There’s an ongoing dispute in American society about the value of motorcycle helmets. Some believe that all motorcyclists should be required by law to wear helmets, while others believe this should remain a matter of personal choice.
One of the latest weigh-ins on the subject was published in a recent edition of the New England Journal of Medicine. The focus of the article was on the history of motorcycle helmet laws in the U.S., as well as the public impact of helmet use. You may read more about the history portion of the article in our last blog.
Helmets were first patented in 1953, but it wasn’t until 1967 that their use started to become mandatory. The U.S. Department of Transportation (DOT) issued regulations that would withhold federal transportation funding from states that didn’t pass a mandatory helmet law. As you might imagine, this strong incentive worked. Within a few short years, only three states refused to pass such a law.
With near-universal mandatory helmet laws in the states, Congress decided to stop requiring helmet use at the federal level. In two short years, over one-half of the states repealed their laws under public pressure from the “individual choice” side of the ongoing helmet debate.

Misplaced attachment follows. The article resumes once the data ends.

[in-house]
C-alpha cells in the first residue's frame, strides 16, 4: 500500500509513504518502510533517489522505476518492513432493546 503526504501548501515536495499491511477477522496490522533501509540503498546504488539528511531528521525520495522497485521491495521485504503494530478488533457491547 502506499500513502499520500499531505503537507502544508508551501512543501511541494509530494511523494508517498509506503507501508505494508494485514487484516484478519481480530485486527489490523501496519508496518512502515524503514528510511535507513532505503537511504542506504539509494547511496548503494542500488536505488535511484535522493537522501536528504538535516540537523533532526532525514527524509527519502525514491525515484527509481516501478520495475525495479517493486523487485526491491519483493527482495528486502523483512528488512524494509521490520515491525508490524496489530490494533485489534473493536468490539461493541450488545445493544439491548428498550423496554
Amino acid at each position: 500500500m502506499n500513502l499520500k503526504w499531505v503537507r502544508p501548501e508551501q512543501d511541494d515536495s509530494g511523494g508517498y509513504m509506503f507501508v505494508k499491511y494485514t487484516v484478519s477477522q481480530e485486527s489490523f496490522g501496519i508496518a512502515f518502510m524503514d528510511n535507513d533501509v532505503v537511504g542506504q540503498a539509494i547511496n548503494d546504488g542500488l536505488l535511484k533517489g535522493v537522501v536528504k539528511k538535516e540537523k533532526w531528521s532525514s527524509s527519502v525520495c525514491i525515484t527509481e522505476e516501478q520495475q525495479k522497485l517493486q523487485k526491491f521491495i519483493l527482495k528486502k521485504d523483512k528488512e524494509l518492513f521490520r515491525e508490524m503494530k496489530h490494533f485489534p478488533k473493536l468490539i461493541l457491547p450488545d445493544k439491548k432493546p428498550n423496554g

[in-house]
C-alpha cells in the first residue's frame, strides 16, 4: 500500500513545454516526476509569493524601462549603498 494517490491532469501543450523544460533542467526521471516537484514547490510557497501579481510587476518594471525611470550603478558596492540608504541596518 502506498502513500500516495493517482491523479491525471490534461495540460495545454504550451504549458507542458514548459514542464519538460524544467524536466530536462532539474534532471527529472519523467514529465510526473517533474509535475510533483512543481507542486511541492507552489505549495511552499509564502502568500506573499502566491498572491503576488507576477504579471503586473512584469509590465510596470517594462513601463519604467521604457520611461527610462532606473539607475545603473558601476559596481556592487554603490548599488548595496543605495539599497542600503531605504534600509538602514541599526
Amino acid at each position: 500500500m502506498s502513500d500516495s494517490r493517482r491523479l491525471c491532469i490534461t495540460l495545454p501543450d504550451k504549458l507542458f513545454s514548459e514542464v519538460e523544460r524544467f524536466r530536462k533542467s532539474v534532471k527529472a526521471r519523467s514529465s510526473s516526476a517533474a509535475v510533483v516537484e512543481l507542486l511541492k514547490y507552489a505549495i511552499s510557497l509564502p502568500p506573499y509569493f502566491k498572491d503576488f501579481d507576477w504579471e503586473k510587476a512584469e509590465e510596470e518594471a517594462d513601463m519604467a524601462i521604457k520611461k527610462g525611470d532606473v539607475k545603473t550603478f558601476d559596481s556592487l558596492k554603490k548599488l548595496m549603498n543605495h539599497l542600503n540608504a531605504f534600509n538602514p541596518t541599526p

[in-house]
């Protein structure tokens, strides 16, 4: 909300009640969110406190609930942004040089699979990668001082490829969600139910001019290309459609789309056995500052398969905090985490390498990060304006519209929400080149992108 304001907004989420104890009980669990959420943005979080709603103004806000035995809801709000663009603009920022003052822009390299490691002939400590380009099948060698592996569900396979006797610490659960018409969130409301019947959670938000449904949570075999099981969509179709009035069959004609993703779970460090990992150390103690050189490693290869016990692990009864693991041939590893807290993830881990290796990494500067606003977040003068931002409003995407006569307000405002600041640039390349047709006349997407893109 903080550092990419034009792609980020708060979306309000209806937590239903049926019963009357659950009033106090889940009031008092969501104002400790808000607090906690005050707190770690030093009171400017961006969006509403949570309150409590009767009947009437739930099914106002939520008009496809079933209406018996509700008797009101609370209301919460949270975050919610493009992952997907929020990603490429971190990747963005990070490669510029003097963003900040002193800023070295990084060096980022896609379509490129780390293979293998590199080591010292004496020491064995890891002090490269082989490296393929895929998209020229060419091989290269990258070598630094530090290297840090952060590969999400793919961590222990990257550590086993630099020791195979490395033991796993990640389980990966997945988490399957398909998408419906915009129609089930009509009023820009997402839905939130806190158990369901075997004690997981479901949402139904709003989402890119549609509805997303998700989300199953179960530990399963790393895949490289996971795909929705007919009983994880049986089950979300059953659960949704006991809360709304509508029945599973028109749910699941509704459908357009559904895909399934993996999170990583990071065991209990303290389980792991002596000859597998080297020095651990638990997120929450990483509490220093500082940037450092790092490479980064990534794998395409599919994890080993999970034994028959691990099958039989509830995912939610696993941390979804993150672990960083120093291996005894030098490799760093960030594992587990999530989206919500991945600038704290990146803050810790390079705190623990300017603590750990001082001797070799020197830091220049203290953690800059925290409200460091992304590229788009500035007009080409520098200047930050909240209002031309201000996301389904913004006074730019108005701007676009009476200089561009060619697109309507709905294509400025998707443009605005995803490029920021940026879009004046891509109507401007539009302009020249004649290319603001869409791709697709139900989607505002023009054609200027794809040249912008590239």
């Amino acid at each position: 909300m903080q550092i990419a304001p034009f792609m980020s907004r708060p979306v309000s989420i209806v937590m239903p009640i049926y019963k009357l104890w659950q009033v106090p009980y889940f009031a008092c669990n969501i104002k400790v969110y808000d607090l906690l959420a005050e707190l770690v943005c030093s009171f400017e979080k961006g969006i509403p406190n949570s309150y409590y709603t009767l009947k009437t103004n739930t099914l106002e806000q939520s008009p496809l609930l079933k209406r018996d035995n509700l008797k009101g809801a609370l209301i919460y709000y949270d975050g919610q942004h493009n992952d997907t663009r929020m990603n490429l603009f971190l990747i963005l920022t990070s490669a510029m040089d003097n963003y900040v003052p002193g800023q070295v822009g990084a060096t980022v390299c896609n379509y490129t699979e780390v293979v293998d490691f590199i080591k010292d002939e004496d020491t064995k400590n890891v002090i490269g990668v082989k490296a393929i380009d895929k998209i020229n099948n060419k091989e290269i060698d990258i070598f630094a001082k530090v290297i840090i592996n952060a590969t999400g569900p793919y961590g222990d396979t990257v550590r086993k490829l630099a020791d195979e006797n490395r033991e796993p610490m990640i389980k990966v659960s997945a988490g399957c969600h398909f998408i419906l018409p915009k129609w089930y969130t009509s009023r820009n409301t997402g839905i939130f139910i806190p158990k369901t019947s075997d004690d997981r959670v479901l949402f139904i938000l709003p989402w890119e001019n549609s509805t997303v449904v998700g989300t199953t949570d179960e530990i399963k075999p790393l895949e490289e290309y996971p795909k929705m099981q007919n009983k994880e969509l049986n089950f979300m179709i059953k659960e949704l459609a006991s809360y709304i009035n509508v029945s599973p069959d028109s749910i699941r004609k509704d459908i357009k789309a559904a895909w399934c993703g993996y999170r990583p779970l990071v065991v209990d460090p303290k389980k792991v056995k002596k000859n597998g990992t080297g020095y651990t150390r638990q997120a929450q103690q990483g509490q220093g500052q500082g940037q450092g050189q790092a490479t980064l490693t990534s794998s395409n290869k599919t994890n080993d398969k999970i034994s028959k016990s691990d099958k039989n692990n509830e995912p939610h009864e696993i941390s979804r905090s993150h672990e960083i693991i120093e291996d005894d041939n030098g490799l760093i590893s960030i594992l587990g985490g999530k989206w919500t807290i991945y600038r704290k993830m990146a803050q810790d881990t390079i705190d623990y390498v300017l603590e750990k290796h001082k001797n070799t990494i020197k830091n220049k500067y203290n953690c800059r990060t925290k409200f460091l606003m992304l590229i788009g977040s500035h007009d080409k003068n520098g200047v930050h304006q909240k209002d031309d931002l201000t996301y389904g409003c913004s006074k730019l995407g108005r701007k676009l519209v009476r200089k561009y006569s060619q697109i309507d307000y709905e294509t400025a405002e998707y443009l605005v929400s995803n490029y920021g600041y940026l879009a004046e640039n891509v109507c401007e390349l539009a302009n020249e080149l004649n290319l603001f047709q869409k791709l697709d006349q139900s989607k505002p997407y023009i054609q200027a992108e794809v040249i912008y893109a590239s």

Through different types of administrations, helmet advocates and opponents continue to collide. Regardless, the positive public health impact of helmets cannot be denied.
Medical studies show that motorcyclists who don’t wear helmets are much more likely to be severely injured. As a result, their immediate medical treatment tends to be more expensive and they are more likely to have permanent injuries that require public support, such as disability benefits and Medicaid costs. More severe injuries also increase costs borne by private insurers, which are ultimately paid by policyholders in the form of increased premiums.
Between 4,000 and 5,000 motorcyclists die every year, and thousands more are injured. Helmets are a sure-fire way to reduce personal injuries and to reduce the impact of devastating injuries on families and others. Let’s hope that other states follow California’s lead in maintaining or passing mandatory helmet laws.
If you or someone you know suffered a serious injury in a motorcycle crash, please contact Alexander Law Group, LLP immediately to discuss your rights. Call 888.777.1776 right now, for a free, confidential, and personal consultation with one of our attorneys or contact us online.